Is the Menopause Causing My Vivid Dreams?

4 Min Read | By Lottie Salako

Last Modified 4 August 2023   First Added 27 July 2023

This article was written and reviewed in line with our editorial policy.

Going through menopause can be a difficult time with so many changes to your body and emotions, but one thing you might not expect is how your dreams are affected. Many people report a correlation between menopause and increased vivid, strange, and scary dreams, so what’s the deal?

Let’s explore how hormones can affect your dreams to help you get a better night’s rest…

Why does menopause cause vivid dreams?

Hormones can affect everything our body does, including dreaming. Whether we realise it or not, many different hormones, such as melatonin, oestrogen, and progesterone, are at play during sleep. Menopause is the transitional process when your body stops producing as much oestrogen and progesterone. In the most basic terms, it marks the end of a woman’s reproductive cycle.

Decreased oestrogen and progesterone can cause less deep sleep and more REM sleep, the stage of sleep where most dreams happen. During this sleep cycle, you’ll be closer to waking, causing you to experience your dreams more vividly.

Can menopause give you nightmares?

There is no defined link between perimenopause or menopause and nightmares or night terrors. But that doesn’t mean that people don’t experience a correlation. Menopause can cause other symptoms, such as an increased risk of sleep apnoea. This can bring about cardiac problems like chest pain and an irregular heartbeat, which disturb your sleep and possibly increase nightmares.

If you experience cardiac symptoms, speak to a medical professional as soon as possible.

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Are vivid dreams normal?

Yes, of course! Generally, we forget most of our dreams when we wake up. Nevertheless, some dreams stick with us because of how real they feel. It’s these dreams in particular that we refer to when we say “vivid dreams”. They can be good, bad, or just downright weird. But the lasting power makes them stand out, which is a natural part of dreaming.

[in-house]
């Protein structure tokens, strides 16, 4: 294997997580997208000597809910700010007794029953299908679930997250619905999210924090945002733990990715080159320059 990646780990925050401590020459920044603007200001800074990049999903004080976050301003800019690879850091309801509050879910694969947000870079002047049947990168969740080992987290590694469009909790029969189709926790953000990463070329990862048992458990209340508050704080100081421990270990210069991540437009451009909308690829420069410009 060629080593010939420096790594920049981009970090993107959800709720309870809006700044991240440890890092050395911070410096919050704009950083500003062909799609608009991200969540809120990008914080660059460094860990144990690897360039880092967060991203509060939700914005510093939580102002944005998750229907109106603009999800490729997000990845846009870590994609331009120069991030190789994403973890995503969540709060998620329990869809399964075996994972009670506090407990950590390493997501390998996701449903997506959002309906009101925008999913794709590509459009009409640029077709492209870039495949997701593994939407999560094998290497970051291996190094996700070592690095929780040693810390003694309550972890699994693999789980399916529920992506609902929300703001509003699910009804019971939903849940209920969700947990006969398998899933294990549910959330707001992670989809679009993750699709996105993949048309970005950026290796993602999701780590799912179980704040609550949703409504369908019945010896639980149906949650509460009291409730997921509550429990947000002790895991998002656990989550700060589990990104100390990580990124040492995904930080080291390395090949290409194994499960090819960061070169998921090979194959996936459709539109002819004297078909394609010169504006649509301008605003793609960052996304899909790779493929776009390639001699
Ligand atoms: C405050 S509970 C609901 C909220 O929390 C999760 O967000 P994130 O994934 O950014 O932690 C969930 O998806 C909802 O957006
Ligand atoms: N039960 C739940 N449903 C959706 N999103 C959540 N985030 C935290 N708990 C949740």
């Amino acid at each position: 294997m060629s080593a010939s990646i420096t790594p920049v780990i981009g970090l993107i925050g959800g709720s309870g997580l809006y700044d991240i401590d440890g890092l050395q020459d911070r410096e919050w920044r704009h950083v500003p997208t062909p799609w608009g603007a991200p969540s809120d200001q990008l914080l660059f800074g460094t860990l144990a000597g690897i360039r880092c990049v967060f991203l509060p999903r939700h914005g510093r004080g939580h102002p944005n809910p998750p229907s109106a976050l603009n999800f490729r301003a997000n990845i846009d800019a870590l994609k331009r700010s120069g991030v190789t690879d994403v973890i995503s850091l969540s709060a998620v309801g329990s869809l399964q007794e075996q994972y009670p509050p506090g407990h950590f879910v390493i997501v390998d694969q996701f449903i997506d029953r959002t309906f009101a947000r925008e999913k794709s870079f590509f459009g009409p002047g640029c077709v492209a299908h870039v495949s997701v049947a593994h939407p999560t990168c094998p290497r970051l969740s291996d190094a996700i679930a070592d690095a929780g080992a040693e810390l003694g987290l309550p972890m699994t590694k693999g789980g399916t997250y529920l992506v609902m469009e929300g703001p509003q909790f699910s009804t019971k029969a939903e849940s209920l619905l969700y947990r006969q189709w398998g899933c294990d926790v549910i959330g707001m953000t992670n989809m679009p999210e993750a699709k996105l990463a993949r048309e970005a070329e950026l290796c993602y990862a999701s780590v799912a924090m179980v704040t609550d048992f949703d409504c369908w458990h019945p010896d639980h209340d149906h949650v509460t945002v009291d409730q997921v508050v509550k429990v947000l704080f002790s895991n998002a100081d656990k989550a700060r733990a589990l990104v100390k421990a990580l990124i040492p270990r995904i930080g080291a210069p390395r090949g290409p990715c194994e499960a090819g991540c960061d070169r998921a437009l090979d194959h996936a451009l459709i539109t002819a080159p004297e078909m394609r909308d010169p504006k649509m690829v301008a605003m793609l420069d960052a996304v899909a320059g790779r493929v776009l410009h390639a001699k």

Some people have a clearer mind’s eye, meaning they can imagine things in more detail. At the same time, some people can’t create mental images very well– also known as aphantasia. Both of which are not cause for concern. Although, vivid dreams can become an issue if they affect your sleep quality and day-to-day wellbeing.

According to Healthline, vivid dreams can be caused by stress or anxiety, medications, early pregnancy, and sleep disorders. So, if you lose sleep over your nighttime adventures, contact your GP for professional health advice.

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The common causes of vivid dreams and nightmares

When it comes to dreaming and nightmares, there are quite a lot of recognised triggers:

  • Some foods are linked to nightmares, such as alcohol
  • Stress and anxiety have a significant influence on the content of your dreams
  • Hormone fluctuations during pregnancy
  • Sleep deprivation
  • Sleep disorders, particularly those that reduce deep sleep
  • Some medications like SSRIs

These are just a few factors to watch if your dreaming is causing you sleep issues, and as we mentioned before, talk to a medical professional if you are concerned about your sleep.

If you suffer from bad dreams, learn more about avoiding nightmares.

Tips on getting better sleep during menopause

Losing sleep is the last thing that you want during menopause, so we’re here to provide some helpful tips on how to regain your slumber…

1. Keep cool

Hot flushes can be one of the most uncomfortable symptoms of menopause. Unfortunately, temperature significantly impacts our sleep quality, so learning how to stay cool at night will give you much-needed relief. We have 26 tips to help, from how to maximise airflow, foods to try, what to wear, and even unusual techniques like the Egyptian sleep method.

2. Avoid alcohol and caffeine before bed

You’ve probably heard it before, but alcohol and caffeine can have a negative effect on your sleep quality – they make it difficult for you to fall asleep and get the deep sleep you need. It’s recommended to avoid caffeine 8 hours before bed (yes, that means no late afternoon pick-me-ups!) and alcohol 3 hours before bed.

3. Try journalling or mindfulness

Fluctuating hormones can cause emotional dysregulation, making us more vulnerable to stress and anxiety during menopause. This can fuel sleepless nights and bad dreams. Many great mindfulness techniques like journalling, meditation, and progressive muscle relaxation help you shed the weight of the day and encourage soothing dreams. And, if none of the above seems to work for you, you can find more tips with our guide to how to sleep better at night.

Not getting enough Zzzs? Discover your ideal bedtime

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